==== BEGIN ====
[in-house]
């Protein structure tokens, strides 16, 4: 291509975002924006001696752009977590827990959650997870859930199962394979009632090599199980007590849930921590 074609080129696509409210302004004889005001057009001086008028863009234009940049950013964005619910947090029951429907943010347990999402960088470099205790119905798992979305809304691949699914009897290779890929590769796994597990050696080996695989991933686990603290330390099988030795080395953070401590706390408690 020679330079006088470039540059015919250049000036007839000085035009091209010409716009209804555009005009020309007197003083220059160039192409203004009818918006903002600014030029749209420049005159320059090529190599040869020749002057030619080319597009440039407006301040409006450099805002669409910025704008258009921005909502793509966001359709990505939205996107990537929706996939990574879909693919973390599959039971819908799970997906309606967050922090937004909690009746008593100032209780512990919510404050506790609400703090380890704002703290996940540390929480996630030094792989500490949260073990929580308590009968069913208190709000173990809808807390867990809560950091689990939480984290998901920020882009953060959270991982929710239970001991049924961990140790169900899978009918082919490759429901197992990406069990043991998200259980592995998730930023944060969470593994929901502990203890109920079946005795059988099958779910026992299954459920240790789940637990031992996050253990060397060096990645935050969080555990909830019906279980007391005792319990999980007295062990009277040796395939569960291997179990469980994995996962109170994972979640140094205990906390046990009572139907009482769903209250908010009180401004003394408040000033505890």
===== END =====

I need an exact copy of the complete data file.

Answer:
[in-house]
């Protein structure tokens, strides 16, 4: 291509975002924006001696752009977590827990959650997870859930199962394979009632090599199980007590849930921590 074609080129696509409210302004004889005001057009001086008028863009234009940049950013964005619910947090029951429907943010347990999402960088470099205790119905798992979305809304691949699914009897290779890929590769796994597990050696080996695989991933686990603290330390099988030795080395953070401590706390408690 020679330079006088470039540059015919250049000036007839000085035009091209010409716009209804555009005009020309007197003083220059160039192409203004009818918006903002600014030029749209420049005159320059090529190599040869020749002057030619080319597009440039407006301040409006450099805002669409910025704008258009921005909502793509966001359709990505939205996107990537929706996939990574879909693919973390599959039971819908799970997906309606967050922090937004909690009746008593100032209780512990919510404050506790609400703090380890704002703290996940540390929480996630030094792989500490949260073990929580308590009968069913208190709000173990809808807390867990809560950091689990939480984290998901920020882009953060959270991982929710239970001991049924961990140790169900899978009918082919490759429901197992990406069990043991998200259980592995998730930023944060969470593994929901502990203890109920079946005795059988099958779910026992299954459920240790789940637990031992996050253990060397060096990645935050969080555990909830019906279980007391005792319990999980007295062990009277040796395939569960291997179990469980994995996962109170994972979640140094205990906390046990009572139907009482769903209250908010009180401004003394408040000033505890």